Attributes in Paintings May Stem from Mnemotechnics Dating from Ancient Greece

As I delve further into the ancient history of mnemonics and mnemotechnics, I  strongly suspect that attributes in paintings (like those frequently seen in depictions of Christian saints) originally stem from memory techniques that date from Simonides of Ceos (Σιμωνίδης ὁ Κεῖος; c. 556 – 468 BCE) and potentially earlier by means of the oral tradition.

The National Gallery has a short little primer on paintings of saints and recognizing them by means of their attributes. As an example, in the painting below Saint Genevieve of Paris holds the candle which she miraculously relit. On the brooch at her neck are the alpha and omega signs. Saint Apollonia of Alexandria’s brooch shows pincers: she was tortured by having her teeth extracted.

Lucas Cranach the Elder, 1472 - 1553 Saints Genevieve and Apollonia 1506 Oil on lime, 120.5 x 63 cm Bought, 1987 NG6511.1 This painting is part of the group: 'The St Catherine Altarpiece: Reverses of Shutters' (NG6511.1-NG6511.2)
Lucas Cranach the Elder, 1472 – 1553
Saints Genevieve and Apollonia (1506) Oil on lime, 120.5 x 63 cm
Bought, 1987; NG6511.1
This painting is part of the group: ‘The St Catherine Altarpiece: Reverses of Shutters’ (NG6511.1-NG6511.2)

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Chris Aldrich

I'm a biomedical and electrical engineer with interests in information theory, complexity, evolution, genetics, signal processing, IndieWeb, theoretical mathematics, and big history. I'm also a talent manager-producer-publisher in the entertainment industry with expertise in representation, distribution, finance, production, content delivery, and new media.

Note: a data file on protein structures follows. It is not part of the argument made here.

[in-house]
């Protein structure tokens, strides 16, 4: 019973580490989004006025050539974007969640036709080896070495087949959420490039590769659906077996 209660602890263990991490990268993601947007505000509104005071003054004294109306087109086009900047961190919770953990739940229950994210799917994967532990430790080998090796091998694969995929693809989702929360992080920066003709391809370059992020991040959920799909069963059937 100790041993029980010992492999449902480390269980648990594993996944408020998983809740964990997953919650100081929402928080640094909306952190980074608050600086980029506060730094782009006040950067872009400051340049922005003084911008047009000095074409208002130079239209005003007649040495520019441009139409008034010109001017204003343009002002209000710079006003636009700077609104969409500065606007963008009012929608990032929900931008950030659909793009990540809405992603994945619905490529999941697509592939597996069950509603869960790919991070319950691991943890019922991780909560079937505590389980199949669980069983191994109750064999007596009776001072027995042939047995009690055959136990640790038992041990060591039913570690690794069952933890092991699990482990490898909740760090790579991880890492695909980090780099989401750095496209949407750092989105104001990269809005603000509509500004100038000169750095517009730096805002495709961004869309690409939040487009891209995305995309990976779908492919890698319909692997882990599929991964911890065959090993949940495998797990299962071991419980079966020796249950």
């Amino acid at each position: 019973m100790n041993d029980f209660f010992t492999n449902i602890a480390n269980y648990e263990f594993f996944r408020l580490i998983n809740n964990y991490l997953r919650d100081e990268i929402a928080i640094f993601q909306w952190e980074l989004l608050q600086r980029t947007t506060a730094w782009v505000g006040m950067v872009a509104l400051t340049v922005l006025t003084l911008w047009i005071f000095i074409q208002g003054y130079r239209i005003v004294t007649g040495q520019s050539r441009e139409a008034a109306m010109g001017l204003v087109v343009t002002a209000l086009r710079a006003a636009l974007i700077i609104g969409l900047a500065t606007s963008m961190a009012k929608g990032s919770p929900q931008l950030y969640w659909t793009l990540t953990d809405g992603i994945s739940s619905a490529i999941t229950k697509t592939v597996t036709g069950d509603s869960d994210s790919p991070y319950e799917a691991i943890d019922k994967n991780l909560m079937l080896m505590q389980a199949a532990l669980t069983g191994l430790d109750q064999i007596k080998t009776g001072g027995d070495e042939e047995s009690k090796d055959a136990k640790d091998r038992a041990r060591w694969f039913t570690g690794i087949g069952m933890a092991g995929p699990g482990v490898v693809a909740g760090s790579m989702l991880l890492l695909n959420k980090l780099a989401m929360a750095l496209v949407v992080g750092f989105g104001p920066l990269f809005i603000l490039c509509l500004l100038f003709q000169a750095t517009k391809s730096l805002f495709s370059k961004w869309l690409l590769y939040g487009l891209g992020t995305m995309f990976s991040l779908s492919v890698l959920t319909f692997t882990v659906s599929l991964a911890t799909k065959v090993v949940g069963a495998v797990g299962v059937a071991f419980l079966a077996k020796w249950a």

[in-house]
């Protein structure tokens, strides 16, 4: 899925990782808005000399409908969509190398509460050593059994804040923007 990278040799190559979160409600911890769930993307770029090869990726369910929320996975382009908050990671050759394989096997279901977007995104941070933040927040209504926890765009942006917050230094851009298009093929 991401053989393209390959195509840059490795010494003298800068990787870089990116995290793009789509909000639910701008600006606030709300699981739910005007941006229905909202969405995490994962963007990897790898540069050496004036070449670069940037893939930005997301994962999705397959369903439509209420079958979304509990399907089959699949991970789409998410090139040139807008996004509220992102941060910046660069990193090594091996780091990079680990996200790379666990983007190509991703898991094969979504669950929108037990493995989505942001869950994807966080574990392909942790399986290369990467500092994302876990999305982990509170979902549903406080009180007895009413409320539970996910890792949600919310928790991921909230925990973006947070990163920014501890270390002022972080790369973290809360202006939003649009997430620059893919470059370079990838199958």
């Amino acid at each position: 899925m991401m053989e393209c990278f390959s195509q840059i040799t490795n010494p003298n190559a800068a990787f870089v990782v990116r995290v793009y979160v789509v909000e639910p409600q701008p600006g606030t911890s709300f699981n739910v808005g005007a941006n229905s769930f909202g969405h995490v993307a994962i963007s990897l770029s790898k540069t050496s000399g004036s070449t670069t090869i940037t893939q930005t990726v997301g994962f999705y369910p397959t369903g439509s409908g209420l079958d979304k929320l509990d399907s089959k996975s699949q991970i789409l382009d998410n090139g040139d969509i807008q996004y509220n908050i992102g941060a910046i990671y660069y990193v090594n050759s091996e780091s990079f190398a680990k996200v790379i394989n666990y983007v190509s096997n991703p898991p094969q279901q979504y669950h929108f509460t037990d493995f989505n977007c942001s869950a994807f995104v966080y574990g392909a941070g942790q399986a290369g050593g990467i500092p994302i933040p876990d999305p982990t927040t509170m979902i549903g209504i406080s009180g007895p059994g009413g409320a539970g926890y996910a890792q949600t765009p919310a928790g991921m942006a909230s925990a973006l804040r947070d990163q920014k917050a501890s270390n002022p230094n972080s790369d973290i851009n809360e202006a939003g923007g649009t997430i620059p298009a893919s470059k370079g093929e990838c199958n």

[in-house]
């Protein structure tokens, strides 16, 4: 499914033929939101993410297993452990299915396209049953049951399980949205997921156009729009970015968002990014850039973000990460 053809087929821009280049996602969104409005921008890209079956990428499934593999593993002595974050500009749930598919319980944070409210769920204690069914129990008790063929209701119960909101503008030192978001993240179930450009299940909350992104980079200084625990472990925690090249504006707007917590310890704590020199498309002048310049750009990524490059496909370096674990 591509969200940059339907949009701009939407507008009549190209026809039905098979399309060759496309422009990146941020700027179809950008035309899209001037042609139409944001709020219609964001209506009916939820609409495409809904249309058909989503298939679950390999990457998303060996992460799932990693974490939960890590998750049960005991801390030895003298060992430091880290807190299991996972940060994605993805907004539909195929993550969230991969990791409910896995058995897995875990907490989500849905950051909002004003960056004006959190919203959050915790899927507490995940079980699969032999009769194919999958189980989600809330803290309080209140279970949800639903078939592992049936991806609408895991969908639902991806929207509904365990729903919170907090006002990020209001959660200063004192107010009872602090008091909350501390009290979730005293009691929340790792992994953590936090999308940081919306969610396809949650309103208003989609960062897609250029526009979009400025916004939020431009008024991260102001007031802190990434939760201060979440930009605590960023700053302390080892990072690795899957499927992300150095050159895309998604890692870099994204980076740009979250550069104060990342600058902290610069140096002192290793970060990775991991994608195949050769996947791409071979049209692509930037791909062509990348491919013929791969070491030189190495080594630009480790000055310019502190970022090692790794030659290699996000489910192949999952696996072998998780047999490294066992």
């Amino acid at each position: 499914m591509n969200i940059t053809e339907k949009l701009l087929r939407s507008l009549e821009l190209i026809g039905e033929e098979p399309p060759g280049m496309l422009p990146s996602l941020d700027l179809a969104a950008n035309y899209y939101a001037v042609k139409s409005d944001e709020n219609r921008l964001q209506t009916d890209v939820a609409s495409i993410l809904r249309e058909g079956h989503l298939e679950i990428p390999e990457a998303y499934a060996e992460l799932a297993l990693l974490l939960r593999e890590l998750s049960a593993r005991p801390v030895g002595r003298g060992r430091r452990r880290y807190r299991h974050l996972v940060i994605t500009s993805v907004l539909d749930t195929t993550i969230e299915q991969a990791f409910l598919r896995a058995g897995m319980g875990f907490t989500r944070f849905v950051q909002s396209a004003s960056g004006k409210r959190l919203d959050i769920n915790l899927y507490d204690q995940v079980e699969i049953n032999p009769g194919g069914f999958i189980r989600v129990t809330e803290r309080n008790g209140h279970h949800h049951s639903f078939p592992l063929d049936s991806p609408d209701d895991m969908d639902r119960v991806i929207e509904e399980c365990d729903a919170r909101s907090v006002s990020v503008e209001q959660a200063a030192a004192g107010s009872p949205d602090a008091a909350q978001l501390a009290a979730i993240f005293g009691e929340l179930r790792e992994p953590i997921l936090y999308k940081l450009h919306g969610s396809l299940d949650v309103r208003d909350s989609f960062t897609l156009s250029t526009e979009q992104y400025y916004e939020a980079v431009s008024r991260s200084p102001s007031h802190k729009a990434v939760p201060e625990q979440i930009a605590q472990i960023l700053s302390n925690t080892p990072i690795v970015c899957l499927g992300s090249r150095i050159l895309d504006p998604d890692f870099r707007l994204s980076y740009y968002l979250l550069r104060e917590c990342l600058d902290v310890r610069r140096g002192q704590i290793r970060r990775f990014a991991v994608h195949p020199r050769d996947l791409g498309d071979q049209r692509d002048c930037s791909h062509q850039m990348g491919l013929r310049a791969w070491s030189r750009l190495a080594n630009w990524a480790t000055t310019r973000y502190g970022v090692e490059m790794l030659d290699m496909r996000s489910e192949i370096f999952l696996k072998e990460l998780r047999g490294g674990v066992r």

12 thoughts on “Attributes in Paintings May Stem from Mnemotechnics Dating from Ancient Greece”

  1. Nodas says:

    Hi Chris Aldrich. Interesting approach.
    Yes, there are many hidden, arcane
    and cryptic notions in many artifacts of medieval Art.

    By the way since I’m Greek (born/raised/living),
    we just spell Simonides as Σιμωνίδης o Κείος.
    “Σιμωνίδης ὁ Κεῖος” is not a name written in Ancient Greek but a form of Modern Greek using the old Polytonic system (which was abandoned in late 1970’s.)
    (basic polytons= oksia/οξεία, psily/ψιλή, perispomeni/περισπωμένη and some more)

    Ask any Classical scholar about this, and he’ll say that in Ancient Greece they would write his name in inscriptions as:
    “ΣΙΜΟΝΙΔΗΣΟΚΕΙΟΣ ” because they neither used spaces nor small letters.

    So, it was all capitalised. This may seem familiar from the 3 inscriptions in the Rosetta Stone. (Hieroglyphic/ Demotic Egyptian/ Capital Greek). The last bottom section of Rosetta Stone is capitalised Classical Ancient Greek.

    Latin, Hebrew, Ancient Greek, Old Germanic(or Gothic) and Old English languages , are often very important in order to decipher some cryptic medieval European messages.
    Those were probably the 5 main Linguae Francae (“main languages”) in the Ancient and Medieval Western World.

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  2. metivier says:

    It is certainly the case that paintings are encoded with all kinds of memory prompts. But how do you see this stemming from Simonides?

    In my research, one of the earliest uses of location-based mnemonics is in Buddhist meditation rituals, also in proto-yoga. They would use parts of the temple to recall parts of certain meditations, not dissimilar to the stations of the cross, but with eyes closed.

    The Judeo-Christian tradition also has all kinds of literary and visual topology and we’ve always been good as readers with visualizing literary landscapes. It’s kind of amazing that early cinema took so long to catch up with the geographical basics of the novel.

    Don’t get me wrong: I love the Simonides story, but it’s overemphasized as the origin of using location to assist memory.

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  3. Nodas says:

    The oriential memory approach may have existed since Ming dynasties, 45 centuries ago. But the orientals did not really left a very detailed, rigorous science of memory. Buddha is supposed to be the Enlightened one. But his adherents forgot to leave many “enlightening” details on the art of remembering.

    Hence, the Simonides tale is correctly overemphasized, because he made a total Paradigm Shift for the future millenia of mnemonics. Someone had to be first, in the areas of rigorous scientific discovery. And in the areas of mnemonics in particular it was the Greco-Roman intelligentsia to break through first. That’s known history.

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